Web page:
To assess how underground cables affect crop yields, near-infrared images taken by drones can be used efficiently to visualise biomass vitality and yield. Amprion has used this technique in a monitoring project in three consecutive years accompanying their underground cable pilot in Raesfeld, North Rhine-Westphalia, Germany.
About the practice:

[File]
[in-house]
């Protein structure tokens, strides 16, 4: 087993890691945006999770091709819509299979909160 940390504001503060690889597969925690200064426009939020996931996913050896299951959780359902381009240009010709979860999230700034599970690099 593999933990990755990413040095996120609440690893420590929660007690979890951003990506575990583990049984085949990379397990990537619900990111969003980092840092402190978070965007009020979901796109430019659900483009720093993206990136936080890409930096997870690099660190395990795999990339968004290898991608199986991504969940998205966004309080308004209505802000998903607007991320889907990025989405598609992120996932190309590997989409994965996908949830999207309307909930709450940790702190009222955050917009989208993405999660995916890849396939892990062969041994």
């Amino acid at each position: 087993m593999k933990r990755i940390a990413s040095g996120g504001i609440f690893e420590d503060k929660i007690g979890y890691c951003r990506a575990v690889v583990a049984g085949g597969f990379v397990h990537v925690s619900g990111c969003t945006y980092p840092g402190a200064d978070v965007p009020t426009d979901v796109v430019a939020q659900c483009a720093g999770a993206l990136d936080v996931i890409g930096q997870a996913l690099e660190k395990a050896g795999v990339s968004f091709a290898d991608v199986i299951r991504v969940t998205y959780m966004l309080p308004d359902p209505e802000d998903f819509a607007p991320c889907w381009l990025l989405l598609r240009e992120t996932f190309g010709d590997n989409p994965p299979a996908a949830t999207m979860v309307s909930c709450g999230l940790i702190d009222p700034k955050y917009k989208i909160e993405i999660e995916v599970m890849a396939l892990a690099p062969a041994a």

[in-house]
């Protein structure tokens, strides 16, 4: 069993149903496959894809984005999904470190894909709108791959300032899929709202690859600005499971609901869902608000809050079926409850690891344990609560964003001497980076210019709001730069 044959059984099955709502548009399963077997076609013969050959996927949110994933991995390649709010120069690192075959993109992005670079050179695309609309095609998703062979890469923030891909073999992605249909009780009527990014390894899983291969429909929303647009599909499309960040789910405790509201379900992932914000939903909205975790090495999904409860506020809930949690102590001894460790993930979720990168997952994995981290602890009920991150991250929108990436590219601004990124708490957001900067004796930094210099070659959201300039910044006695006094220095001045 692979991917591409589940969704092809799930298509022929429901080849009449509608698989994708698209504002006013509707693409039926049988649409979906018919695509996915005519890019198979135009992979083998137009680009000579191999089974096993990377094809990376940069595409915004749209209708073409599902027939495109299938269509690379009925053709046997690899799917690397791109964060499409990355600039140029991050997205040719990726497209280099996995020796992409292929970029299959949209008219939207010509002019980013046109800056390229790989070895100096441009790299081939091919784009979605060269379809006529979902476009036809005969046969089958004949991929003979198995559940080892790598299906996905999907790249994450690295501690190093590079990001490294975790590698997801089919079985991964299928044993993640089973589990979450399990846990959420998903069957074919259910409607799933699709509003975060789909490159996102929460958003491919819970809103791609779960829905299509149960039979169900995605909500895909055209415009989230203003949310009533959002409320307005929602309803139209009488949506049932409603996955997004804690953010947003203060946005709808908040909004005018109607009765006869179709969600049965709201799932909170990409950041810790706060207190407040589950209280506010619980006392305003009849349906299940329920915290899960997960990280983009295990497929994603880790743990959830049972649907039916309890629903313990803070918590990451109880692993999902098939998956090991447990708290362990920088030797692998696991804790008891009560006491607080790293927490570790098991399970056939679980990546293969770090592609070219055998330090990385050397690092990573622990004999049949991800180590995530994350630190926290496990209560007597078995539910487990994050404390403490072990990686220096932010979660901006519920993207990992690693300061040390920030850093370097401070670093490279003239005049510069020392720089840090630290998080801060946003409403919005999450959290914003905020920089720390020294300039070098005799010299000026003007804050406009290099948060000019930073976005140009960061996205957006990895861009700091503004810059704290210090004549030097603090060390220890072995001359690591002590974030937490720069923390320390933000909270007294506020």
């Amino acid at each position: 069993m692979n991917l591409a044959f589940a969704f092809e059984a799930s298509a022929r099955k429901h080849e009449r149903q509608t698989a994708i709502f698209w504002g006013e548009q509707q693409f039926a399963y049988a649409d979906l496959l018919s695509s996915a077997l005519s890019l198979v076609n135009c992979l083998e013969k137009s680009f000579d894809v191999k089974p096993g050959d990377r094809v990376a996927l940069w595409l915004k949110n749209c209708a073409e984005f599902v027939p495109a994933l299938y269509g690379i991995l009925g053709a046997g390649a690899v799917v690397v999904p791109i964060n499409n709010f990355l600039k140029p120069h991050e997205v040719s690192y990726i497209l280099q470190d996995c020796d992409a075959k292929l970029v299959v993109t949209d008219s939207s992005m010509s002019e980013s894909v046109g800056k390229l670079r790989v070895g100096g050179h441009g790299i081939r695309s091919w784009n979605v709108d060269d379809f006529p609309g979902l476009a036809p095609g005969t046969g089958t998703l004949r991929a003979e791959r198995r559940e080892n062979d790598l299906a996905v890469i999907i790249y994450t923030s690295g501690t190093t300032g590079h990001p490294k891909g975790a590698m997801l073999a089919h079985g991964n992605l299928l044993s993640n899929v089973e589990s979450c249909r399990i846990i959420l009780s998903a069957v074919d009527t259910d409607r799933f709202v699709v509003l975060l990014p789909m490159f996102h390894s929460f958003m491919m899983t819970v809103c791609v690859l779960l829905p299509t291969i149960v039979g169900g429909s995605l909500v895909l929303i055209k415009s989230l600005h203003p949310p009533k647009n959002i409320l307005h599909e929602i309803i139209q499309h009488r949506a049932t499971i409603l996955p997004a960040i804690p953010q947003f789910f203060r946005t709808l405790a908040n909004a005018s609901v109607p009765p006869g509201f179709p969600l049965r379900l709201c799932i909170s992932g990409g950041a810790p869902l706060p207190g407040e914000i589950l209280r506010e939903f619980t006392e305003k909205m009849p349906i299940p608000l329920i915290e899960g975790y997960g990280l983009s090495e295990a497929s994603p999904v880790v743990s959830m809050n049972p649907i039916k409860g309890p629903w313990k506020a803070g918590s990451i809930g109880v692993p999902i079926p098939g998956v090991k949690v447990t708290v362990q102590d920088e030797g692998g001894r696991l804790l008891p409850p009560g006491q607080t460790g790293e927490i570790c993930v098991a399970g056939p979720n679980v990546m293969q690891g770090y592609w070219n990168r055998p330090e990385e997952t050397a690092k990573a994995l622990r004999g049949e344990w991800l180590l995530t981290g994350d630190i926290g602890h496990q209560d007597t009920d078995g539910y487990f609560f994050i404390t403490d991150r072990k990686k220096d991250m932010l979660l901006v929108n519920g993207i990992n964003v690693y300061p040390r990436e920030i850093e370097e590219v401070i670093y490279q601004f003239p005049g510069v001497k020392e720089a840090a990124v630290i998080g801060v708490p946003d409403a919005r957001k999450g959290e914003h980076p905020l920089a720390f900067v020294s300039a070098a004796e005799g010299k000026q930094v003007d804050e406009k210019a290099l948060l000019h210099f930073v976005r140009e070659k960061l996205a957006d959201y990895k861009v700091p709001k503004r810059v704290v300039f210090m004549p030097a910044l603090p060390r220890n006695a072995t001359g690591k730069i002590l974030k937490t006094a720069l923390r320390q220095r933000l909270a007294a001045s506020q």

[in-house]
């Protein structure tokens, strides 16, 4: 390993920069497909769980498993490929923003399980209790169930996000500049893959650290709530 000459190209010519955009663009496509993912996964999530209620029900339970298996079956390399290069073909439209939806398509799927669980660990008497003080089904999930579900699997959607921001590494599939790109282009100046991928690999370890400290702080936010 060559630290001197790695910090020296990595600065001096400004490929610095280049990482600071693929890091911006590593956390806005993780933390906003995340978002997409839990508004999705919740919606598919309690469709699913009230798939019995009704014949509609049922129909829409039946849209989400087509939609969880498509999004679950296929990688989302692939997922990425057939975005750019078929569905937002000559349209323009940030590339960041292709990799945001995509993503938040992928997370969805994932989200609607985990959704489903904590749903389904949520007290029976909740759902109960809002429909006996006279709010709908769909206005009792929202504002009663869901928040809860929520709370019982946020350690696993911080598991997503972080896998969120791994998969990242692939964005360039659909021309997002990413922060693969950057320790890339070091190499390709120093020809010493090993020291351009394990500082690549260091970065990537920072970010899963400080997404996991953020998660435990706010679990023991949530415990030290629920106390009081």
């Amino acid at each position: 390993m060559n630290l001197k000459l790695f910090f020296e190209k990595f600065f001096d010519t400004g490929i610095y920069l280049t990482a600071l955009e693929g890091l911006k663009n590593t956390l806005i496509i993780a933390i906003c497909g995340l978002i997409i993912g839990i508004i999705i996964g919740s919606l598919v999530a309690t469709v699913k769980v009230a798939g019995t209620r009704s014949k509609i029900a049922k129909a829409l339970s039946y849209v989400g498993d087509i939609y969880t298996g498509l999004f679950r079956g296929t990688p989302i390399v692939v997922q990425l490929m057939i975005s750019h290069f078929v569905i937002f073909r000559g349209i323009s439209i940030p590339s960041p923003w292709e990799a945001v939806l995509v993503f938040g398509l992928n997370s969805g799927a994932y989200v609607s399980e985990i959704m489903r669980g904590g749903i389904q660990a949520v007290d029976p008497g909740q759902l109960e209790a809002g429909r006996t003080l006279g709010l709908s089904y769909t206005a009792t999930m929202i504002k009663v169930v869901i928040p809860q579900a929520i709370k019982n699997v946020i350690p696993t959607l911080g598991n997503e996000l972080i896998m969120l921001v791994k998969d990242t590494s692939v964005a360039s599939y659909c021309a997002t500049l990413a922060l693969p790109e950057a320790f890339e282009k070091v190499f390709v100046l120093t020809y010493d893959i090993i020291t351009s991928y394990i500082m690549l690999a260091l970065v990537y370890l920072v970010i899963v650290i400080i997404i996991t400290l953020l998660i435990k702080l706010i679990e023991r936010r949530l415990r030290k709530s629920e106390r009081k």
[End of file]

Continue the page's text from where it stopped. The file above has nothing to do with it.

After converting near-infrared images into the biomass index NDVI (Normalised Difference Vegetation Index), differences in vegetation density and productivity directly above the underground cable and in unaffected areas of a field can be determined precisely. By correlating these results with measured yield values of specific sampling points, extensive yield illustrations of the entire arable field can be generated. This minimally invasive method does not impair cultivation and harvest significantly, but instead increases the knowledge of cable effects on cultivation and helps to enhance the acceptance among affected farmers, property owners and further stakeholders. The practice is easily transferrable to further high voltage alternating and direct current underground cables and can therefore be of relevance in the priority realisation of HVDC powerlines as underground cables in Germany.